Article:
(Not all sewing steps are shown, and the images do not depict your sewing lines.)

Square your block off to 8½” x 8½” square for submission. Fun!


Lazy Log Cabin Quilt Pattern

Introduction

This pattern describes only how to make the pieced top. Each finished block is 8½” square, and finish in the quilt top at 8″ square.

Here it is—the photo was taken outside, so the colors are very true-to-life; it’s called “Seaside” because the fabrics are all colors of the ocean, sea, ponds, and beach. It was ultimately completed and shipped to a dear friend in Turkey. More quilts made using this pattern can be found at the end of this post.


Read all instructions before you begin.

Traditional log cabins are really beautiful. Here’s a small view of one square:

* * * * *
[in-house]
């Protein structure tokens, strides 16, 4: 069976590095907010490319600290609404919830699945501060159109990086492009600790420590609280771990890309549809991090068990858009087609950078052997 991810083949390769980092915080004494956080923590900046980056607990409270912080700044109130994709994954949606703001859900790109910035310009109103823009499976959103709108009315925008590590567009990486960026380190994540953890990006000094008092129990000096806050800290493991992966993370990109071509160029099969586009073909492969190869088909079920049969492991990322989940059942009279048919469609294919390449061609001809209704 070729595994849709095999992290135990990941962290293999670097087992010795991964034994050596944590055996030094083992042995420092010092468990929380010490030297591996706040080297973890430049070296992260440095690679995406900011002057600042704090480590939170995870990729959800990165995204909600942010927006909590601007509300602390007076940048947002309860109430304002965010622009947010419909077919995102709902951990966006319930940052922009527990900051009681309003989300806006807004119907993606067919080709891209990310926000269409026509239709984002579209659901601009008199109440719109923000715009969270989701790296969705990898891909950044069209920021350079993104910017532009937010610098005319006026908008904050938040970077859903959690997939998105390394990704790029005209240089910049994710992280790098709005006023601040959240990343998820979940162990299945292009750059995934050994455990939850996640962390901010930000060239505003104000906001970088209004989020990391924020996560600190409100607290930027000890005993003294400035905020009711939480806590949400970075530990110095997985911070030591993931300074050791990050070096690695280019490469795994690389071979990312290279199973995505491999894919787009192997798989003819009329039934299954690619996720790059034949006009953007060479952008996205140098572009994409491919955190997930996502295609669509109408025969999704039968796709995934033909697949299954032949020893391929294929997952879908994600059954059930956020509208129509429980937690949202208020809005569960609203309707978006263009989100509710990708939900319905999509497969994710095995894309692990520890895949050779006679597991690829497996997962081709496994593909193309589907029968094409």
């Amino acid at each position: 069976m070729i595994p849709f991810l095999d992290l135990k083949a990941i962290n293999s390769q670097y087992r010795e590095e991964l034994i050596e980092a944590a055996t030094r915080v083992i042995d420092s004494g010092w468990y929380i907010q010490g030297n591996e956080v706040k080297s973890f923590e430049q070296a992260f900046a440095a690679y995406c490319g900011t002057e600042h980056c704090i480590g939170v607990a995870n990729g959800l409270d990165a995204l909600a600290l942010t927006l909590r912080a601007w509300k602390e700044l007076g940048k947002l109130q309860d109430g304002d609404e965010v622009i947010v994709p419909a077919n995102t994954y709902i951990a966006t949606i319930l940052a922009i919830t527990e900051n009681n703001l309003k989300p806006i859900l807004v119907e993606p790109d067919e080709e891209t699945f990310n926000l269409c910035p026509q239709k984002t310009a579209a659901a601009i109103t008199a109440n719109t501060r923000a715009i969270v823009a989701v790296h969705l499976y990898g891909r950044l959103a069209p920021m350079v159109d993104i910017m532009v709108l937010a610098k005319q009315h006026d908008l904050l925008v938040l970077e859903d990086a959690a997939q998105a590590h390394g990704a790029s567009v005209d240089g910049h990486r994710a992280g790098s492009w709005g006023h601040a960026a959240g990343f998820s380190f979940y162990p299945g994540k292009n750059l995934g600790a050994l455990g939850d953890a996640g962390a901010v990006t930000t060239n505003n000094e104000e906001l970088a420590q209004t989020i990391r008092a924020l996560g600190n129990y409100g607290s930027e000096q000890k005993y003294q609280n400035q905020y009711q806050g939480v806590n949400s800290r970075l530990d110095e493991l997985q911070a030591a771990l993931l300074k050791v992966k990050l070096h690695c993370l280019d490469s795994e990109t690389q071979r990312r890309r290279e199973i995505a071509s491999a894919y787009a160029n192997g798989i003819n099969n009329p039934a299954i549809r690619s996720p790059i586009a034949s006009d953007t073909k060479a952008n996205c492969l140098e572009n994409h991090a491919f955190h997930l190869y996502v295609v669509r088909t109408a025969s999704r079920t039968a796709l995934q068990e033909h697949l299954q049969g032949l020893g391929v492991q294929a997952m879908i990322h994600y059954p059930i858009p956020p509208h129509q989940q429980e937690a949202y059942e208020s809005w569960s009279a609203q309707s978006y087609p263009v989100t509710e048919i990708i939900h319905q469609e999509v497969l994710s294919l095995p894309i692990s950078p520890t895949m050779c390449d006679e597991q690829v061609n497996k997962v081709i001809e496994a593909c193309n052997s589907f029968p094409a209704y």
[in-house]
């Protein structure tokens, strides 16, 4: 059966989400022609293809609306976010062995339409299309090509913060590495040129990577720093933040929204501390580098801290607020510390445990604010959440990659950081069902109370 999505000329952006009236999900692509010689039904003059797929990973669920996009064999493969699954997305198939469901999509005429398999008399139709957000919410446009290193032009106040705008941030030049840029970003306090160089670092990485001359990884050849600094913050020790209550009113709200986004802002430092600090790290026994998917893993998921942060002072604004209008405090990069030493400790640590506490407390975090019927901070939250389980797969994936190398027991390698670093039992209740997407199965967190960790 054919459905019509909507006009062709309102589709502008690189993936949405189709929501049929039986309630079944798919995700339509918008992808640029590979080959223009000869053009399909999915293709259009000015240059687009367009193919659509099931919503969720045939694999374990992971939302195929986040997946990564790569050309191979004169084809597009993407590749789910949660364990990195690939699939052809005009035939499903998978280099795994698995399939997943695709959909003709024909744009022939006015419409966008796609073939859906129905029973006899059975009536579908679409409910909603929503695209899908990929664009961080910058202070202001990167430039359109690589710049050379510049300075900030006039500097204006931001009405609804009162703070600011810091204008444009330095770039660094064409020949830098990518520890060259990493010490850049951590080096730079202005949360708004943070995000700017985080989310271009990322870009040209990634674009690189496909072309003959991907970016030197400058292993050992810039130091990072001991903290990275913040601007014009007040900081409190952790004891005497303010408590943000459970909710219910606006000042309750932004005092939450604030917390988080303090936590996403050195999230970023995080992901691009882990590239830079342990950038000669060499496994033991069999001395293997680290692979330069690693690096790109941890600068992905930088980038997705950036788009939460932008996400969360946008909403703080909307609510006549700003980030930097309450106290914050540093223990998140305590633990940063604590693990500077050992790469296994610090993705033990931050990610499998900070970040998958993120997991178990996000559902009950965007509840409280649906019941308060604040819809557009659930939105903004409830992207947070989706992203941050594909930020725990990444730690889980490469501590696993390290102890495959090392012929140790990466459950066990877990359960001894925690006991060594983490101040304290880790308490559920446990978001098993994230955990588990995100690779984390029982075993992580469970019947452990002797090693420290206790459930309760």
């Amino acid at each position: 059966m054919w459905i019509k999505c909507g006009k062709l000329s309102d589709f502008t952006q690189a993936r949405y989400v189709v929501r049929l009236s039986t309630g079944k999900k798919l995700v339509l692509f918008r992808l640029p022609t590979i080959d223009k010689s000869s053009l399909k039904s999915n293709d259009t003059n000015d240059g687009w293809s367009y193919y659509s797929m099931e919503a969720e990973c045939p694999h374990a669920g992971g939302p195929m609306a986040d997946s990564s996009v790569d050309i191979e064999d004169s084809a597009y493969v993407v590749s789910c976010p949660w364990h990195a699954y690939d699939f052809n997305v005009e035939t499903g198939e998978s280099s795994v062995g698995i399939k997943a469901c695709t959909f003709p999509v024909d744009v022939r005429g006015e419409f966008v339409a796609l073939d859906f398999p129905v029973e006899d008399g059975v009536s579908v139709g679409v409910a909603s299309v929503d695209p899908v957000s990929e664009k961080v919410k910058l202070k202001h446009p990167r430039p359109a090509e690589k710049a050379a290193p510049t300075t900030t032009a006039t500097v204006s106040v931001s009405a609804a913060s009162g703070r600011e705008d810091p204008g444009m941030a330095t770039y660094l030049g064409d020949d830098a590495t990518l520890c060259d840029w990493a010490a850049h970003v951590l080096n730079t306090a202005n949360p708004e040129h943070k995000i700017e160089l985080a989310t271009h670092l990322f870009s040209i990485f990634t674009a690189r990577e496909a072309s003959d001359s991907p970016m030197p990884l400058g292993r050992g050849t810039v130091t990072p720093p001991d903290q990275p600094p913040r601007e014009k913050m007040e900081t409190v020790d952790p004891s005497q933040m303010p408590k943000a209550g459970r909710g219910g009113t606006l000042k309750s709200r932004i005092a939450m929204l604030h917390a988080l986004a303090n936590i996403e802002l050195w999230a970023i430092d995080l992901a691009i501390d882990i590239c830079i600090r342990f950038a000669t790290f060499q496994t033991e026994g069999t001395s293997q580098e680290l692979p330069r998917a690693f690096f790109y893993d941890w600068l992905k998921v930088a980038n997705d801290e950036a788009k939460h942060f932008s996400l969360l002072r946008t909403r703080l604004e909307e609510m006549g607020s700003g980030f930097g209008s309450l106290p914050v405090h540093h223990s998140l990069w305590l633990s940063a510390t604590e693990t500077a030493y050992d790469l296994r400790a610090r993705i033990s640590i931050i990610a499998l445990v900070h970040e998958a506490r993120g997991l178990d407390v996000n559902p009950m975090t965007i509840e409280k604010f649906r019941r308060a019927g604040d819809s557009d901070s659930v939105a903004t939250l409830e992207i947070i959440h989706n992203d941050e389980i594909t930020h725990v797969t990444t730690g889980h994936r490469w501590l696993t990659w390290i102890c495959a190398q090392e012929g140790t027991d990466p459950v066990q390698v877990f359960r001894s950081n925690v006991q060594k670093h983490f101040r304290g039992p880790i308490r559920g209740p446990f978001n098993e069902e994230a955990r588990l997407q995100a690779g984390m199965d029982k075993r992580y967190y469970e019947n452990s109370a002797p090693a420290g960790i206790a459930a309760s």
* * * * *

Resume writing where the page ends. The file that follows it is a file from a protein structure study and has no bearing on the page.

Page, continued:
The center is called the chimney. The strips are called logs. There are many ways to lay out the individual squares to come up with various overall designs.

Layouts

Here’s just a few layouts you can create with your squares. You can decide your layout when all of your squares have been completed; just lay them out on the floor to see which look you like most. Make sure you have an even number of squares for the third layout design, both vertically and horizontally.


Fabrics

Buy only fat and skinny quarter yards of fabric. It doesn’t matter which.

However many different fat quarters you choose is half the number of blocks you’ll make. A very generous queen-size top that hangs over about 10 inches on the left, right and bottom requires about 120 8-inch blocks (10 blocks wide by 12 blocks long). You’d need 60 quarter yards for that. Sixty quarters is the perfect number for a very scrappy look. Make half of them dark and half of them light for a good contrast.